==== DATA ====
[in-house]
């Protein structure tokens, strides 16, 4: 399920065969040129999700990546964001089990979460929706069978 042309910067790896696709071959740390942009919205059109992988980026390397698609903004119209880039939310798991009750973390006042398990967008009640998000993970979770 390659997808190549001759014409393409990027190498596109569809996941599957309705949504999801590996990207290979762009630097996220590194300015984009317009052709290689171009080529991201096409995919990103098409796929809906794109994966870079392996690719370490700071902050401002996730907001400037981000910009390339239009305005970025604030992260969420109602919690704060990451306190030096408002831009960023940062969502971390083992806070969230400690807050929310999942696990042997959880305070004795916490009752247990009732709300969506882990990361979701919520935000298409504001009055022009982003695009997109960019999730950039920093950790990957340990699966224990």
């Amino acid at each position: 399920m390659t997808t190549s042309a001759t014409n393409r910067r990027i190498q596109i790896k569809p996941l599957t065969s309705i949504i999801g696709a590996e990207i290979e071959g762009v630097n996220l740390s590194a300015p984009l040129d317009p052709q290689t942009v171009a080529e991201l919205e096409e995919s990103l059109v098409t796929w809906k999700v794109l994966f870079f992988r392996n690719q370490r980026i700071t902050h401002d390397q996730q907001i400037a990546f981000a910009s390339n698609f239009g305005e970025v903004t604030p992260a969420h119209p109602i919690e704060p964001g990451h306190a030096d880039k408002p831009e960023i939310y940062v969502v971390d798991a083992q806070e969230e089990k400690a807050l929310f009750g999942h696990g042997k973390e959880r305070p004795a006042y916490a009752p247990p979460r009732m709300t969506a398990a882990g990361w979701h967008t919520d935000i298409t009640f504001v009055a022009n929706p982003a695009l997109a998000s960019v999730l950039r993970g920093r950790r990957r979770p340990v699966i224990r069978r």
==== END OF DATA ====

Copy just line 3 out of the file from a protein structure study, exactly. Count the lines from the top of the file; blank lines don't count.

């Amino acid at each position: 399920m390659t997808t190549s042309a001759t014409n393409r910067r990027i190498q596109i790896k569809p996941l599957t065969s309705i949504i999801g696709a590996e990207i290979e071959g762009v630097n996220l740390s590194a300015p984009l040129d317009p052709q290689t942009v171009a080529e991201l919205e096409e995919s990103l059109v098409t796929w809906k999700v794109l994966f870079f992988r392996n690719q370490r980026i700071t902050h401002d390397q996730q907001i400037a990546f981000a910009s390339n698609f239009g305005e970025v903004t604030p992260a969420h119209p109602i919690e704060p964001g990451h306190a030096d880039k408002p831009e960023i939310y940062v969502v971390d798991a083992q806070e969230e089990k400690a807050l929310f009750g999942h696990g042997k973390e959880r305070p004795a006042y916490a009752p247990p979460r009732m709300t969506a398990a882990g990361w979701h967008t919520d935000i298409t009640f504001v009055a022009n929706p982003a695009l997109a998000s960019v999730l950039r993970g920093r950790r990957r979770p340990v699966i224990r069978r």